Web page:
Nick Kroll and Jon Daly as Wendy and Ashley, two wealthy jerks who get into adventures
Of course it’s natural to want something great to continue. That said, we often stick with great shows to the point where they’re no longer recognizable as what we loved in the first place. The results are comedies like The Office continuing on without its star, funniest character and emotional heart; otherwise superb dramas like Downton Abbey resorting to inexplicable deaths, and previously respected shows like ERdescending into soap opera-like insanity to keep viewers tuned in.
The worst part isn’t even what we’re watching — it’s what we’re missing. When previously great shows continue on well past their prime, their producers and stars are spending time and energy investing in a stale product when they could instead be working on new and different projects. A new project isn’t guaranteed to be a winner, though I’ll always bet on a great performer to come back again with something new and great, when given the chance.
After Kroll Show wraps, I’ll miss Liz and Liz, Ceasar (maybe not), Bobby Bottleservice, Wendy and Ashley, the Wheels crew, and of course Gil and George most of all. That said, loving nearly every minute of the show so far only makes me more excited to see where Kroll and the cast and crew of the Show will end up next.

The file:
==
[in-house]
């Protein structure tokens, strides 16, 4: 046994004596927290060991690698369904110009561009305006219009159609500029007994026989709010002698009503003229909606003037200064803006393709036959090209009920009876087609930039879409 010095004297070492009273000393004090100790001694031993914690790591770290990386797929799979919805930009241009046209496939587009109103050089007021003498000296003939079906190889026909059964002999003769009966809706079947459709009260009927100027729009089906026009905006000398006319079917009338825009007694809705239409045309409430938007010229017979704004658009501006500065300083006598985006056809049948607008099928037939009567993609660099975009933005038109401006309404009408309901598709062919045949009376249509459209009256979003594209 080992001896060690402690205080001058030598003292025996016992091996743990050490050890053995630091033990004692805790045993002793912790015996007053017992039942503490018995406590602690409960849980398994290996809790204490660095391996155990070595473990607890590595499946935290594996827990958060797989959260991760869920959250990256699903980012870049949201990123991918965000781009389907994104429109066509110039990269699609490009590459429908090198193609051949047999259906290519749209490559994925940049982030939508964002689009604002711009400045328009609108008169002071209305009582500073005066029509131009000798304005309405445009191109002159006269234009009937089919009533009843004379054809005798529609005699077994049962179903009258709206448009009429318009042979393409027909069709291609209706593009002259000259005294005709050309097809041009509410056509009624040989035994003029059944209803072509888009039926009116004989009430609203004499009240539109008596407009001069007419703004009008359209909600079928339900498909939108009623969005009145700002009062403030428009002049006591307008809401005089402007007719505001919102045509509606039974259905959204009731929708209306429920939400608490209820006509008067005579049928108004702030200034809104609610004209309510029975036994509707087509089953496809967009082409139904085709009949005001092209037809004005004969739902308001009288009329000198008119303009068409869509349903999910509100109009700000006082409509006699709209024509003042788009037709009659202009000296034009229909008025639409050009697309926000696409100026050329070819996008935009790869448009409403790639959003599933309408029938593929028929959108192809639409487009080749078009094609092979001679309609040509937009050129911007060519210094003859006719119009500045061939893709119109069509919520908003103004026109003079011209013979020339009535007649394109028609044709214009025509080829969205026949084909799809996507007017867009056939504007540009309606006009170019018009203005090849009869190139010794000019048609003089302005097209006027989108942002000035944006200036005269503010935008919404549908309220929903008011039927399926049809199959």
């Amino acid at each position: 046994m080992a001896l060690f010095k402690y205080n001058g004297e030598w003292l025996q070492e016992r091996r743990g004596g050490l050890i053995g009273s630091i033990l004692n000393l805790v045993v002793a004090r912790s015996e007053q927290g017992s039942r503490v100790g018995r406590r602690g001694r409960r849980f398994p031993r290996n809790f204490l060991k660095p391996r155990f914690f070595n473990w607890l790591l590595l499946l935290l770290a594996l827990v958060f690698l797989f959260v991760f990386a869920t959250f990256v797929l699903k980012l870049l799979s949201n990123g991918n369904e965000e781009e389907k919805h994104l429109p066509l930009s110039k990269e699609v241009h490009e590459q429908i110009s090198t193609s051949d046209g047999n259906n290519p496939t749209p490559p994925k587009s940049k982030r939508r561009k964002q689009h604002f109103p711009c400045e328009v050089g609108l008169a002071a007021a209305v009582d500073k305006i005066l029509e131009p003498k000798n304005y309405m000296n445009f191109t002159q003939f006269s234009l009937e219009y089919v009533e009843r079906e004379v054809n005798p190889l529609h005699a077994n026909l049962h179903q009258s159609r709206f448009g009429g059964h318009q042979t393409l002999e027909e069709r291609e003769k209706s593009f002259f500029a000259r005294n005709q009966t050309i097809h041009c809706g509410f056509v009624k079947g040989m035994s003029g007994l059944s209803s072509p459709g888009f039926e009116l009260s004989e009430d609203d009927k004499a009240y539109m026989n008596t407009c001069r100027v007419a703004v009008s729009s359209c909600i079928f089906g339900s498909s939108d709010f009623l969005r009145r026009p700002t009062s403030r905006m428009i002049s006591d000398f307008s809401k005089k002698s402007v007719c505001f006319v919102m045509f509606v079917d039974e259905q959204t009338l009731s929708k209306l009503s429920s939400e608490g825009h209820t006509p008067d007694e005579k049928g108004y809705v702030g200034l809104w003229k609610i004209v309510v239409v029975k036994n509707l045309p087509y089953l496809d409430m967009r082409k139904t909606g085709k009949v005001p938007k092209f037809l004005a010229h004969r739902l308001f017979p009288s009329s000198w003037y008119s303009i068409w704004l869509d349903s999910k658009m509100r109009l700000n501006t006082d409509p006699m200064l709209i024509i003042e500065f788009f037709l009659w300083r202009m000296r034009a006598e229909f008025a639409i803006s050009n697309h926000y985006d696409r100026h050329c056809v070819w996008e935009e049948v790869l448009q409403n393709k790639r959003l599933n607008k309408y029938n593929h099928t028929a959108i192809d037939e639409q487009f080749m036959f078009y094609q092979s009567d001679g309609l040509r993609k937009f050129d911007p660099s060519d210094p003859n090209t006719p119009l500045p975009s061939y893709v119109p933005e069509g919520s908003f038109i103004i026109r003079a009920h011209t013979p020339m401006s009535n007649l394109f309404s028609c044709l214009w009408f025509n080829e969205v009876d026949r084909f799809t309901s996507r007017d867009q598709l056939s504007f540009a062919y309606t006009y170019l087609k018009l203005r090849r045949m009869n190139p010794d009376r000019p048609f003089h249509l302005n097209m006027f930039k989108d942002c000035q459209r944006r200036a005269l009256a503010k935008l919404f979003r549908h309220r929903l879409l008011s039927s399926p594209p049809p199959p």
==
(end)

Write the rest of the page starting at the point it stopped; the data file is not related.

A few months ago, my wife noticed this simple, beautiful and a little bit sad classified ad, and I impulsively snapped a photo of it. When I’m looking through photos, it’s still one that I stop to read, especially when I want a smile or reminder of the good, and whimsy, of the people around us.
Did the Young Man ever see the ad? Did he ever recover the lid? It almost doesn’t matter. Just the existence of the ad proves that somebody moved beyond thought into action.
Getting tickets to see Steve Rannazzisi (he might hate this, but you likely know him as Kevin on The League) tonight got me thinking about the other comics I’ve seen perform live. Below, a list with approximate dates.